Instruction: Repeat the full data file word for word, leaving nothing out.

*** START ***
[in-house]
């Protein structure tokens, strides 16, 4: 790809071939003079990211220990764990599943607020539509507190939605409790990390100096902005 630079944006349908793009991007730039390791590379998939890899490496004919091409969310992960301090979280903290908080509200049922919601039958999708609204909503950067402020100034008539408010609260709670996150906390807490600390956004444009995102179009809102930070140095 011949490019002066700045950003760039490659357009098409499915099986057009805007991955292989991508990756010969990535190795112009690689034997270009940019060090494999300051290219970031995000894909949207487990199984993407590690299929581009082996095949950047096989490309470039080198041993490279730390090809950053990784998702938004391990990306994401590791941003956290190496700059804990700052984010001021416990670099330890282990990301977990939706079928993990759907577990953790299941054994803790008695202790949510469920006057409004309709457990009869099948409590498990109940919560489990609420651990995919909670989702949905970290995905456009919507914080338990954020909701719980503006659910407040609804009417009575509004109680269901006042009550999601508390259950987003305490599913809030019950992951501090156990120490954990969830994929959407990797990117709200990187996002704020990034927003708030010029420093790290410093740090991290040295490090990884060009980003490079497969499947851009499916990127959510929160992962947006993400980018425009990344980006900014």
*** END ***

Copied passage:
[in-house]
């Protein structure tokens, strides 16, 4: 790809071939003079990211220990764990599943607020539509507190939605409790990390100096902005 630079944006349908793009991007730039390791590379998939890899490496004919091409969310992960301090979280903290908080509200049922919601039958999708609204909503950067402020100034008539408010609260709670996150906390807490600390956004444009995102179009809102930070140095 011949490019002066700045950003760039490659357009098409499915099986057009805007991955292989991508990756010969990535190795112009690689034997270009940019060090494999300051290219970031995000894909949207487990199984993407590690299929581009082996095949950047096989490309470039080198041993490279730390090809950053990784998702938004391990990306994401590791941003956290190496700059804990700052984010001021416990670099330890282990990301977990939706079928993990759907577990953790299941054994803790008695202790949510469920006057409004309709457990009869099948409590498990109940919560489990609420651990995919909670989702949905970290995905456009919507914080338990954020909701719980503006659910407040609804009417009575509004109680269901006042009550999601508390259950987003305490599913809030019950992951501090156990120490954990969830994929959407990797990117709200990187996002704020990034927003708030010029420093790290410093740090991290040295490090990884060009980003490079497969499947851009499916990127959510929160992962947006993400980018425009990344980006900014």